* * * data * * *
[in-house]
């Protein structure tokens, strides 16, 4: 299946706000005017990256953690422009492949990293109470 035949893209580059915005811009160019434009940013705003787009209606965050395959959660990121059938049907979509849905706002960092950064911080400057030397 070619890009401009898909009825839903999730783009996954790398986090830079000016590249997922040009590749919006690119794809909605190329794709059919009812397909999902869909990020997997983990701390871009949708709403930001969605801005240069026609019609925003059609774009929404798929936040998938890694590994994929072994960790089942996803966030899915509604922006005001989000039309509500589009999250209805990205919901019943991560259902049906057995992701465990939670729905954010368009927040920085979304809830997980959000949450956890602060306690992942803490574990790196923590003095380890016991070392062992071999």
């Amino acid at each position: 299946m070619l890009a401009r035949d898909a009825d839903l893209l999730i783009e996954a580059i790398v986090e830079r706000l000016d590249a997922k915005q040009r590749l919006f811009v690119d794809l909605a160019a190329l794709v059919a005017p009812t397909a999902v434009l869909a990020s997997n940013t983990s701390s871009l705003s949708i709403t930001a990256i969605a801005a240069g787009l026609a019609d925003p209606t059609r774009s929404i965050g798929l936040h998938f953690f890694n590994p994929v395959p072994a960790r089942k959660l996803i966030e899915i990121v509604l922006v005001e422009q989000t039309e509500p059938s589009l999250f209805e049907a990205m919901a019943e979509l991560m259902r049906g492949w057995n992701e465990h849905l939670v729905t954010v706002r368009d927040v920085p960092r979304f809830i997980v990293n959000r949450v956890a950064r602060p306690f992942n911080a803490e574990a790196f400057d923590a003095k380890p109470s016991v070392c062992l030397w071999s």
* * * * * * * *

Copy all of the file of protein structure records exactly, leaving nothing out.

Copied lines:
[in-house]
């Protein structure tokens, strides 16, 4: 299946706000005017990256953690422009492949990293109470 035949893209580059915005811009160019434009940013705003787009209606965050395959959660990121059938049907979509849905706002960092950064911080400057030397 070619890009401009898909009825839903999730783009996954790398986090830079000016590249997922040009590749919006690119794809909605190329794709059919009812397909999902869909990020997997983990701390871009949708709403930001969605801005240069026609019609925003059609774009929404798929936040998938890694590994994929072994960790089942996803966030899915509604922006005001989000039309509500589009999250209805990205919901019943991560259902049906057995992701465990939670729905954010368009927040920085979304809830997980959000949450956890602060306690992942803490574990790196923590003095380890016991070392062992071999």
């Amino acid at each position: 299946m070619l890009a401009r035949d898909a009825d839903l893209l999730i783009e996954a580059i790398v986090e830079r706000l000016d590249a997922k915005q040009r590749l919006f811009v690119d794809l909605a160019a190329l794709v059919a005017p009812t397909a999902v434009l869909a990020s997997n940013t983990s701390s871009l705003s949708i709403t930001a990256i969605a801005a240069g787009l026609a019609d925003p209606t059609r774009s929404i965050g798929l936040h998938f953690f890694n590994p994929v395959p072994a960790r089942k959660l996803i966030e899915i990121v509604l922006v005001e422009q989000t039309e509500p059938s589009l999250f209805e049907a990205m919901a019943e979509l991560m259902r049906g492949w057995n992701e465990h849905l939670v729905t954010v706002r368009d927040v920085p960092r979304f809830i997980v990293n959000r949450v956890a950064r602060p306690f992942n911080a803490e574990a790196f400057d923590a003095k380890p109470s016991v070392c062992l030397w071999s």